He heard the grenade as it detonated behind him. He was hit in the head, back, arm, leg and the concussion threw him down a hill into a stream. He survived with one less kidney, shrapnel at the base of his skull and a left knee that has given him trouble ever since. His operating surgeon commented on his powers of recuperation: "This man is highly motivated."

Indeed. But what then would you expect? A marine lieutenant in combat in Vietnam, James Webb came by this action naturally, he says in his recently published book "Born Fighting." He is a descendent of the Scots-Irish who are stubbornly independent, highly patriotic and never back away from a fight. In every American war, from the Revolution to Iraq, they have been heavily represented.

Mr. Webb says from an early age, he was aware of his fighting culture.  "It was pounded into my head when I was a child. My father used to say: 'Never forget. You were the pioneers. Your ancestors laid the pipe through the mountains and the frontier.' The Celtic people in general, the Irish and the Scottish are the most argumentative people on earth, which is why Northern Ireland has all the difficulties that it does. And yet you put them in a military uniform, and they produce generation after generation some of the greatest soldiers you have ever seen."

For all its contribution, writes Mr. Webb, this particular ethnic group is largely unrecognized in America. But ignore them at your peril. President Bush seemed a mite fumbling in his recent campaign, but he knew the right words to appeal to the Scots-Irish vote: God, flag, neighbor, family, leadership. The Democrats, says Mr. Webb, hardly seemed aware of such people. "I'm pretty angry about the Iraq war. I think it's a huge strategic error, and the people from this culture are inordinately fighting this war, but I think the Democrats have ignored this group for the past 30 years. The Republicans are very aware of this group. I think they are doing everything they can not to offend it." 

In the election, President Bush won just about every state where Scots-Irish are concentrated.

What does this group want? To be their own men and women, writes Mr. Webb. They value honor, courage, patriotism, and seek change from the bottom up. They introduced populism to America, he believes, and created the mores of the nation's working class.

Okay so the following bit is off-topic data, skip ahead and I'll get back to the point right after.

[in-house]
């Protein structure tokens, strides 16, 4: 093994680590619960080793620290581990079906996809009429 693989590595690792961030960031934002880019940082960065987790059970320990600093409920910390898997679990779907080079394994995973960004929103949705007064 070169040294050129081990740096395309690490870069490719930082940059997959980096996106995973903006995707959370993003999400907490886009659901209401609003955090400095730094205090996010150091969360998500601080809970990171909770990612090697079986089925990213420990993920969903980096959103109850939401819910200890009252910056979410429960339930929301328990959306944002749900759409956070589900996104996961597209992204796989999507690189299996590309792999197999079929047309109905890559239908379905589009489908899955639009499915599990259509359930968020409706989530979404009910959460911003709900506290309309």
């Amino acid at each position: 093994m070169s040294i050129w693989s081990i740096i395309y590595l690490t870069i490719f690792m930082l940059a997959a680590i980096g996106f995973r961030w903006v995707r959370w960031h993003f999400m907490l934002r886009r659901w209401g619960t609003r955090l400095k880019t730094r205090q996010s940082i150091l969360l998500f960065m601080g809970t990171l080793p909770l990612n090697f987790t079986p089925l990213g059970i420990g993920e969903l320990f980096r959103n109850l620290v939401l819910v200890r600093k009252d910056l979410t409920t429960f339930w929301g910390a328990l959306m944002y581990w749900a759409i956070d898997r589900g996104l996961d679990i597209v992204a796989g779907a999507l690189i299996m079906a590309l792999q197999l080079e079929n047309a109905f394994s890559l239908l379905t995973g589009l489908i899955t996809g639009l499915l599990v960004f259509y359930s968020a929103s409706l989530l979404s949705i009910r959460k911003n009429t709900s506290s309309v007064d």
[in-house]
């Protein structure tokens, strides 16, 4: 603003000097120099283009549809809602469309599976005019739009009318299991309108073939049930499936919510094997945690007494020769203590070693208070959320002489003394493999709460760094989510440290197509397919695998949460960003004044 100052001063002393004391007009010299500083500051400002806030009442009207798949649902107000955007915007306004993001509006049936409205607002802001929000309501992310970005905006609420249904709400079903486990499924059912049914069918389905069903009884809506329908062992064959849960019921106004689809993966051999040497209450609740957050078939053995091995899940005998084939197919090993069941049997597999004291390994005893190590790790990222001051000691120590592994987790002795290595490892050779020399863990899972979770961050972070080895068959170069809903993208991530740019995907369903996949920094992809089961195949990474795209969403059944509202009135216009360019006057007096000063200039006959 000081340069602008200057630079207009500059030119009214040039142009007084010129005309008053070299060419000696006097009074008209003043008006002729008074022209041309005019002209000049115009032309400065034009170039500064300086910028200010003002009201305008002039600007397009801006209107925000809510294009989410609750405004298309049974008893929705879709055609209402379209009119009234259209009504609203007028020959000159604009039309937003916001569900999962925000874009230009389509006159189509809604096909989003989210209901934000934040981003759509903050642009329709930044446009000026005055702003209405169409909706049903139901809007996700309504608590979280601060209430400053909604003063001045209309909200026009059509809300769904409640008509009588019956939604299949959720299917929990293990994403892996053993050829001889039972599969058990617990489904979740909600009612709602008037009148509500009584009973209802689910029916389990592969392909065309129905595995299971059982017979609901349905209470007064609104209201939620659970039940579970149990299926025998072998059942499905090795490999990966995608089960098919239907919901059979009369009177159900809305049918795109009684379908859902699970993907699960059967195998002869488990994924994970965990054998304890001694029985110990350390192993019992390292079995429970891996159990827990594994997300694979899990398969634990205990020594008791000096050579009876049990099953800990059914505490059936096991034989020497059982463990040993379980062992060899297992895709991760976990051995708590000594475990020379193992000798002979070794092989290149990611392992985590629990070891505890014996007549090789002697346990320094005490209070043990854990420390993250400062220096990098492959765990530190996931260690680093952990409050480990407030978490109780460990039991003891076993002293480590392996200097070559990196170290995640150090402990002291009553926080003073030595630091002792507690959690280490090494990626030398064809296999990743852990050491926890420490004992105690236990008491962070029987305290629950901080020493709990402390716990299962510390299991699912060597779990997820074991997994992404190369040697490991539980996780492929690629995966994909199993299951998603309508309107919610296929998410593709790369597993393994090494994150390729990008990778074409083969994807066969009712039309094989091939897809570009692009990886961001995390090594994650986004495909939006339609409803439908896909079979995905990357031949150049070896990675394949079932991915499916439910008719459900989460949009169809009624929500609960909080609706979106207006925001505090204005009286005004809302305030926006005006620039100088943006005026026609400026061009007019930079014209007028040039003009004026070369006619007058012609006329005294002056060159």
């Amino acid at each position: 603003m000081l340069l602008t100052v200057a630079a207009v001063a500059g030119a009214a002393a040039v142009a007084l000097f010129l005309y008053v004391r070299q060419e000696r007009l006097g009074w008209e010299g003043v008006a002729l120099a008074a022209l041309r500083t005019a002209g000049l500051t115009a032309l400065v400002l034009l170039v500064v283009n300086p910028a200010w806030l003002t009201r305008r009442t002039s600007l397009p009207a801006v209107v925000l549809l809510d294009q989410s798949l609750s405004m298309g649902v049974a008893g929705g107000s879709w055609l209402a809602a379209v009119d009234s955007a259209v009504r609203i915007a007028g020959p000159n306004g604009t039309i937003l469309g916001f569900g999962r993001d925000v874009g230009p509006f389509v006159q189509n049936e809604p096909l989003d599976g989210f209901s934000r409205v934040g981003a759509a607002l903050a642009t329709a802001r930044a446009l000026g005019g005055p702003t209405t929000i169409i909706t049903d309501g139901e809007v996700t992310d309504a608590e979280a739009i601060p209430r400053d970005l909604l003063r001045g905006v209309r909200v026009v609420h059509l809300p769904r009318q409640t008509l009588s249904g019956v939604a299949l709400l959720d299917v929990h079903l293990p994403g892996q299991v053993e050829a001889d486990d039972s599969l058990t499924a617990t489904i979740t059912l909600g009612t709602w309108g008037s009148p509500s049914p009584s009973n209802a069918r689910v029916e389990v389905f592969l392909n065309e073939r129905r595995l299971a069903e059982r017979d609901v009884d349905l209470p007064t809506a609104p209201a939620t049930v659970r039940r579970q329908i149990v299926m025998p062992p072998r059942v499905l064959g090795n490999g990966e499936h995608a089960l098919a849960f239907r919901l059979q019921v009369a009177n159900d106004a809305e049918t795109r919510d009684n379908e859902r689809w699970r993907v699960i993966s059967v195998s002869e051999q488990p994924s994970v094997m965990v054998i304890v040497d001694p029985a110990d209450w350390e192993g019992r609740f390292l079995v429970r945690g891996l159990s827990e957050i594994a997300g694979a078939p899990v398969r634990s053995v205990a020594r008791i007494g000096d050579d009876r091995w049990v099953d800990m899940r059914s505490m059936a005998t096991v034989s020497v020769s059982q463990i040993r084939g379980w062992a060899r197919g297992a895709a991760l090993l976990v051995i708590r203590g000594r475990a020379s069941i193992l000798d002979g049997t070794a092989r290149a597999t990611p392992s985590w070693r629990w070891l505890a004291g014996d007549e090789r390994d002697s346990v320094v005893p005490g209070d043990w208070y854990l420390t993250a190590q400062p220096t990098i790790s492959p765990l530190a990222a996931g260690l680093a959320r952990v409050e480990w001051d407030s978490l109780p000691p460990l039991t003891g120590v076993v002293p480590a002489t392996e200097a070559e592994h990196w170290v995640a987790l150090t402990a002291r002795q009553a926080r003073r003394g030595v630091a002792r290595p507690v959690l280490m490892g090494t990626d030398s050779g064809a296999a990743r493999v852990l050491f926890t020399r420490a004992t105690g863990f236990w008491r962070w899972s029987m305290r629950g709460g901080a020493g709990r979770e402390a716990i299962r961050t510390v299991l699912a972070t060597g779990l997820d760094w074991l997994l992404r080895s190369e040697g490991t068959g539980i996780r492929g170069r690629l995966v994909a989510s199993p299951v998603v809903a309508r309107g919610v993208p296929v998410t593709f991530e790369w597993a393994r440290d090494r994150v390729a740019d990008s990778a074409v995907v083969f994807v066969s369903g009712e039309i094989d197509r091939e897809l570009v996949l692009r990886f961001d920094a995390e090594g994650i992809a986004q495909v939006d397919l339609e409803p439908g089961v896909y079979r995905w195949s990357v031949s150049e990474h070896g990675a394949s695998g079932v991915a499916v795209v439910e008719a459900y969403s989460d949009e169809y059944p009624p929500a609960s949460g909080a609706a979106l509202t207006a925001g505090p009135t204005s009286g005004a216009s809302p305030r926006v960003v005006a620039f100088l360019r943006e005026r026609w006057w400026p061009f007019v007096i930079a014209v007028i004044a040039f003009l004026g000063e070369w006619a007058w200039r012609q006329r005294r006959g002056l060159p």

While often living apart in their southern mountains, the Scots-Irish heartily welcome others to join their ranks. Oleg Jankovic is one recruit. A former U.S. Naval officer who now heads a small defense firm, he says his Russian ancestry was no hindrance. "In fact," he says "you can argue that the powerful assimilative aspect of American culture stems from the Scots-Irish because they will accept anybody who will hew to their standards. There is even yeta mystique about who these Americans really are the people of the mountains and the plains, central to the military, the heart of the working class beliefs and culture.

David Hackett Fischer, author of the much praised book "Albion's Seed," says he would broaden the term Scots-Irish to include other ethnic groups making up what he calls the "borderers" those from the outer edges of Britain. Together they share a common passion for liberty, as do most Americans, but of a particular kind. 

"It was liberty from overnment, which is not the way New Englanders think. It was the rattlesnake that says 'Don't tread on me,' as opposed to the symbols of the liberty tree in the New England town and the liberty bell in the Delaware Valley. I think we can see a direct connection between these political attitudes and minimal government, the idea that the government is them and not us."

The Scots-Irish have paid a certain price for that attitude. They have not benefited, for example, from the various government programs that advance minorities in America. They do not have a fair share of their nation's wealth, says Mr. Webb, or of its governing bodies. They may be fighting wars they had no say in declaring.

James Webb is determined to give them that missing voice. He has written "Fields of Fire," considered to be the best novel about the Vietnam War and perhaps about any American war. In "Born Fighting," he brings to poignant life his Scots-Irish forbears struggling with adversity and usually overcoming it - a fine tribute to a forgotten people.

But Webb knows Washington as well as his own people. He served as an assistant secretary of defense and secretary of the navy in the Reagan administration. He wants the Scots-Irish to play a greater political role in America. Does that also mean a role for him? Time will tell, and as Webb makes clear, the Scots-Irish are nothing if not adventurous.